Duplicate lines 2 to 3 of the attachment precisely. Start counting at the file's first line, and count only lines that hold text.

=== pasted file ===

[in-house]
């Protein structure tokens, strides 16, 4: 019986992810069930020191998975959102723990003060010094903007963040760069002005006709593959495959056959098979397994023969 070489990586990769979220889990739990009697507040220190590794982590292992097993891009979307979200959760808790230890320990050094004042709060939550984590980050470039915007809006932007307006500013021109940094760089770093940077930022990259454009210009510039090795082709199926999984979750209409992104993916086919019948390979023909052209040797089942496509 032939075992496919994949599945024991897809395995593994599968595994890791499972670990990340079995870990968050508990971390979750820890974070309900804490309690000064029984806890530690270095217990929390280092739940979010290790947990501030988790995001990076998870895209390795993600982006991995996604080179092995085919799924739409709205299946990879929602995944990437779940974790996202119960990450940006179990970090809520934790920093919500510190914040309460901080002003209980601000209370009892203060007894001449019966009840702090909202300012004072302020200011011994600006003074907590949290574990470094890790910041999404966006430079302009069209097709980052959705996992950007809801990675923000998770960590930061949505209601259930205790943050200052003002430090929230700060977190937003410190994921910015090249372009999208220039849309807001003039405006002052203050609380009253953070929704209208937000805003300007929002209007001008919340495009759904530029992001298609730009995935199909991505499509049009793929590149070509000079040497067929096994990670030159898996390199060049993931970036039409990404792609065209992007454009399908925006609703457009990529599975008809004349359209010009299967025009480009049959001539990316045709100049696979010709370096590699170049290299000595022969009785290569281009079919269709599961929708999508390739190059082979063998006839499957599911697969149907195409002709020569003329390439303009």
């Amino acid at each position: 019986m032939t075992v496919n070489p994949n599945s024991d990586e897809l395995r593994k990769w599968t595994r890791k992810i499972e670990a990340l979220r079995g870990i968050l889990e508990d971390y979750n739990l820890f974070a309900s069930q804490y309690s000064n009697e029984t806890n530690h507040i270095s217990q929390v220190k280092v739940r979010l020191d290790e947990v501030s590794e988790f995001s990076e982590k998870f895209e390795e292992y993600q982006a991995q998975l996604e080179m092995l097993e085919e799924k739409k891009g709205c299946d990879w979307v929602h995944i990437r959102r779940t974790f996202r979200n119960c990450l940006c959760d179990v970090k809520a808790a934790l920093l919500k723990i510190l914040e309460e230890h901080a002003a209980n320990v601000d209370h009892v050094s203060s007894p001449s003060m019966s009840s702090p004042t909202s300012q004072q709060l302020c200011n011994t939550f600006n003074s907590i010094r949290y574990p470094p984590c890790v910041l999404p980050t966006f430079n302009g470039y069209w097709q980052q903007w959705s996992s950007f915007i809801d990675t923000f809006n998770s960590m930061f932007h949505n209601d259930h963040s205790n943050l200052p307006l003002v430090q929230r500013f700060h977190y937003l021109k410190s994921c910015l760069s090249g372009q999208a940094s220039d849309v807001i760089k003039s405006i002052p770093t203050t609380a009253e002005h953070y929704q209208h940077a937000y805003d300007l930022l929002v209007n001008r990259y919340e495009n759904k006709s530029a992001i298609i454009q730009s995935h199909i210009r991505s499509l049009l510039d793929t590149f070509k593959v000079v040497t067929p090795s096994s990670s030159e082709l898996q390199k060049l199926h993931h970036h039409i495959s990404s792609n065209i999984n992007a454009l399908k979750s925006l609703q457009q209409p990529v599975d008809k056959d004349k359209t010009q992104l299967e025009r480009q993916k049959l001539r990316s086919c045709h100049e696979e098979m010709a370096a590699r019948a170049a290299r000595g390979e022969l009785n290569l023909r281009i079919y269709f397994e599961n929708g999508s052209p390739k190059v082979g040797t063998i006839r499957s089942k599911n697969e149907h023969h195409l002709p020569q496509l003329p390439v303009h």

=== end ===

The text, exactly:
């Protein structure tokens, strides 16, 4: 019986992810069930020191998975959102723990003060010094903007963040760069002005006709593959495959056959098979397994023969 070489990586990769979220889990739990009697507040220190590794982590292992097993891009979307979200959760808790230890320990050094004042709060939550984590980050470039915007809006932007307006500013021109940094760089770093940077930022990259454009210009510039090795082709199926999984979750209409992104993916086919019948390979023909052209040797089942496509 032939075992496919994949599945024991897809395995593994599968595994890791499972670990990340079995870990968050508990971390979750820890974070309900804490309690000064029984806890530690270095217990929390280092739940979010290790947990501030988790995001990076998870895209390795993600982006991995996604080179092995085919799924739409709205299946990879929602995944990437779940974790996202119960990450940006179990970090809520934790920093919500510190914040309460901080002003209980601000209370009892203060007894001449019966009840702090909202300012004072302020200011011994600006003074907590949290574990470094890790910041999404966006430079302009069209097709980052959705996992950007809801990675923000998770960590930061949505209601259930205790943050200052003002430090929230700060977190937003410190994921910015090249372009999208220039849309807001003039405006002052203050609380009253953070929704209208937000805003300007929002209007001008919340495009759904530029992001298609730009995935199909991505499509049009793929590149070509000079040497067929096994990670030159898996390199060049993931970036039409990404792609065209992007454009399908925006609703457009990529599975008809004349359209010009299967025009480009049959001539990316045709100049696979010709370096590699170049290299000595022969009785290569281009079919269709599961929708999508390739190059082979063998006839499957599911697969149907195409002709020569003329390439303009």
């Amino acid at each position: 019986m032939t075992v496919n070489p994949n599945s024991d990586e897809l395995r593994k990769w599968t595994r890791k992810i499972e670990a990340l979220r079995g870990i968050l889990e508990d971390y979750n739990l820890f974070a309900s069930q804490y309690s000064n009697e029984t806890n530690h507040i270095s217990q929390v220190k280092v739940r979010l020191d290790e947990v501030s590794e988790f995001s990076e982590k998870f895209e390795e292992y993600q982006a991995q998975l996604e080179m092995l097993e085919e799924k739409k891009g709205c299946d990879w979307v929602h995944i990437r959102r779940t974790f996202r979200n119960c990450l940006c959760d179990v970090k809520a808790a934790l920093l919500k723990i510190l914040e309460e230890h901080a002003a209980n320990v601000d209370h009892v050094s203060s007894p001449s003060m019966s009840s702090p004042t909202s300012q004072q709060l302020c200011n011994t939550f600006n003074s907590i010094r949290y574990p470094p984590c890790v910041l999404p980050t966006f430079n302009g470039y069209w097709q980052q903007w959705s996992s950007f915007i809801d990675t923000f809006n998770s960590m930061f932007h949505n209601d259930h963040s205790n943050l200052p307006l003002v430090q929230r500013f700060h977190y937003l021109k410190s994921c910015l760069s090249g372009q999208a940094s220039d849309v807001i760089k003039s405006i002052p770093t203050t609380a009253e002005h953070y929704q209208h940077a937000y805003d300007l930022l929002v209007n001008r990259y919340e495009n759904k006709s530029a992001i298609i454009q730009s995935h199909i210009r991505s499509l049009l510039d793929t590149f070509k593959v000079v040497t067929p090795s096994s990670s030159e082709l898996q390199k060049l199926h993931h970036h039409i495959s990404s792609n065209i999984n992007a454009l399908k979750s925006l609703q457009q209409p990529v599975d008809k056959d004349k359209t010009q992104l299967e025009r480009q993916k049959l001539r990316s086919c045709h100049e696979e098979m010709a370096a590699r019948a170049a290299r000595g390979e022969l009785n290569l023909r281009i079919y269709f397994e599961n929708g999508s052209p390739k190059v082979g040797t063998i006839r499957s089942k599911n697969e149907h023969h195409l002709p020569q496509l003329p390439v303009h």